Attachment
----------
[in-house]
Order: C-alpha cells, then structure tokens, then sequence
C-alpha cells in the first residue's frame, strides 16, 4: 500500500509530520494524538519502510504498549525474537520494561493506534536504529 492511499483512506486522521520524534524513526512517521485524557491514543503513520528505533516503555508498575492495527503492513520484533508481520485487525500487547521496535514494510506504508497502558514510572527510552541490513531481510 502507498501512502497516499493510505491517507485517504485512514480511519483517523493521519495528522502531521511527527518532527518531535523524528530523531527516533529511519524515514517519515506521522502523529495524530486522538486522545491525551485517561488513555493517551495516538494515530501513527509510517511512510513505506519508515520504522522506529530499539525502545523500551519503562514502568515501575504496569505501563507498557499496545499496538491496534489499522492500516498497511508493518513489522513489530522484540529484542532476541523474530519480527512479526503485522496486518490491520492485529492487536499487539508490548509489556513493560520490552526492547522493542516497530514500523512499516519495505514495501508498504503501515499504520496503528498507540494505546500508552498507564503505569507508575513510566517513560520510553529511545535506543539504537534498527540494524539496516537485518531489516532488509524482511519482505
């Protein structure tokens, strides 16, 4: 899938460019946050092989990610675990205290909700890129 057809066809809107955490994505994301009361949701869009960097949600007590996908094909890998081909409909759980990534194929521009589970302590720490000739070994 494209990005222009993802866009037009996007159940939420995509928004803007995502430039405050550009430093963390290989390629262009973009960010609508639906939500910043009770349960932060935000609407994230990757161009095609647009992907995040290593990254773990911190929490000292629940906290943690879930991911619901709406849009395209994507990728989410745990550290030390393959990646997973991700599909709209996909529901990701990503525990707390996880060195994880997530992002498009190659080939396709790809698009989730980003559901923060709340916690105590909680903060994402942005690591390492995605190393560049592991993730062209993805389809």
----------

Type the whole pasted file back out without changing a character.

[in-house]
Order: C-alpha cells, then structure tokens, then sequence
C-alpha cells in the first residue's frame, strides 16, 4: 500500500509530520494524538519502510504498549525474537520494561493506534536504529 492511499483512506486522521520524534524513526512517521485524557491514543503513520528505533516503555508498575492495527503492513520484533508481520485487525500487547521496535514494510506504508497502558514510572527510552541490513531481510 502507498501512502497516499493510505491517507485517504485512514480511519483517523493521519495528522502531521511527527518532527518531535523524528530523531527516533529511519524515514517519515506521522502523529495524530486522538486522545491525551485517561488513555493517551495516538494515530501513527509510517511512510513505506519508515520504522522506529530499539525502545523500551519503562514502568515501575504496569505501563507498557499496545499496538491496534489499522492500516498497511508493518513489522513489530522484540529484542532476541523474530519480527512479526503485522496486518490491520492485529492487536499487539508490548509489556513493560520490552526492547522493542516497530514500523512499516519495505514495501508498504503501515499504520496503528498507540494505546500508552498507564503505569507508575513510566517513560520510553529511545535506543539504537534498527540494524539496516537485518531489516532488509524482511519482505
């Protein structure tokens, strides 16, 4: 899938460019946050092989990610675990205290909700890129 057809066809809107955490994505994301009361949701869009960097949600007590996908094909890998081909409909759980990534194929521009589970302590720490000739070994 494209990005222009993802866009037009996007159940939420995509928004803007995502430039405050550009430093963390290989390629262009973009960010609508639906939500910043009770349960932060935000609407994230990757161009095609647009992907995040290593990254773990911190929490000292629940906290943690879930991911619901709406849009395209994507990728989410745990550290030390393959990646997973991700599909709209996909529901990701990503525990707390996880060195994880997530992002498009190659080939396709790809698009989730980003559901923060709340916690105590909680903060994402942005690591390492995605190393560049592991993730062209993805389809």